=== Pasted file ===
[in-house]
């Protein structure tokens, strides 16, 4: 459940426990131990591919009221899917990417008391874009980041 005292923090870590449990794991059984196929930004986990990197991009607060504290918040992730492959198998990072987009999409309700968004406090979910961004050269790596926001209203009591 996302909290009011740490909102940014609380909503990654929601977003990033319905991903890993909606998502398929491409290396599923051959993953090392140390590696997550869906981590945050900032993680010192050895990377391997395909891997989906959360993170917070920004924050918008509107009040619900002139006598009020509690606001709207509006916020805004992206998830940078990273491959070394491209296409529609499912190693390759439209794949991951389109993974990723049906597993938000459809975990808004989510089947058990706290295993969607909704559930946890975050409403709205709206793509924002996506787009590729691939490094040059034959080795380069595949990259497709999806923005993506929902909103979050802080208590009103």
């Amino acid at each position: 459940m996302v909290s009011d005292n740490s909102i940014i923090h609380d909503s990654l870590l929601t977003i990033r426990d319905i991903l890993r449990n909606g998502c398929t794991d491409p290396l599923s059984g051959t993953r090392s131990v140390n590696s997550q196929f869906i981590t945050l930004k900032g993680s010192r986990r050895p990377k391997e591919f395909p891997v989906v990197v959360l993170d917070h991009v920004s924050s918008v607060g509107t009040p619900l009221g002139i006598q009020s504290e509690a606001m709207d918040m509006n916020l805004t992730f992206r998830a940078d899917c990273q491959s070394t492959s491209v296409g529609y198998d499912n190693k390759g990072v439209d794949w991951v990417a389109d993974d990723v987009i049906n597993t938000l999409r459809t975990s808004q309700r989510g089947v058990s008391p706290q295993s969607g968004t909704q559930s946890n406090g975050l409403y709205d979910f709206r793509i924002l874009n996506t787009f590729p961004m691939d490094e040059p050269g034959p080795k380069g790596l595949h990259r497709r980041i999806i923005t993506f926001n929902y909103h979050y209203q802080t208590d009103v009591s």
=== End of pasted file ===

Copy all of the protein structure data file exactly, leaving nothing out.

[in-house]
């Protein structure tokens, strides 16, 4: 459940426990131990591919009221899917990417008391874009980041 005292923090870590449990794991059984196929930004986990990197991009607060504290918040992730492959198998990072987009999409309700968004406090979910961004050269790596926001209203009591 996302909290009011740490909102940014609380909503990654929601977003990033319905991903890993909606998502398929491409290396599923051959993953090392140390590696997550869906981590945050900032993680010192050895990377391997395909891997989906959360993170917070920004924050918008509107009040619900002139006598009020509690606001709207509006916020805004992206998830940078990273491959070394491209296409529609499912190693390759439209794949991951389109993974990723049906597993938000459809975990808004989510089947058990706290295993969607909704559930946890975050409403709205709206793509924002996506787009590729691939490094040059034959080795380069595949990259497709999806923005993506929902909103979050802080208590009103």
């Amino acid at each position: 459940m996302v909290s009011d005292n740490s909102i940014i923090h609380d909503s990654l870590l929601t977003i990033r426990d319905i991903l890993r449990n909606g998502c398929t794991d491409p290396l599923s059984g051959t993953r090392s131990v140390n590696s997550q196929f869906i981590t945050l930004k900032g993680s010192r986990r050895p990377k391997e591919f395909p891997v989906v990197v959360l993170d917070h991009v920004s924050s918008v607060g509107t009040p619900l009221g002139i006598q009020s504290e509690a606001m709207d918040m509006n916020l805004t992730f992206r998830a940078d899917c990273q491959s070394t492959s491209v296409g529609y198998d499912n190693k390759g990072v439209d794949w991951v990417a389109d993974d990723v987009i049906n597993t938000l999409r459809t975990s808004q309700r989510g089947v058990s008391p706290q295993s969607g968004t909704q559930s946890n406090g975050l409403y709205d979910f709206r793509i924002l874009n996506t787009f590729p961004m691939d490094e040059p050269g034959p080795k380069g790596l595949h990259r497709r980041i999806i923005t993506f926001n929902y909103h979050y209203q802080t208590d009103v009591s």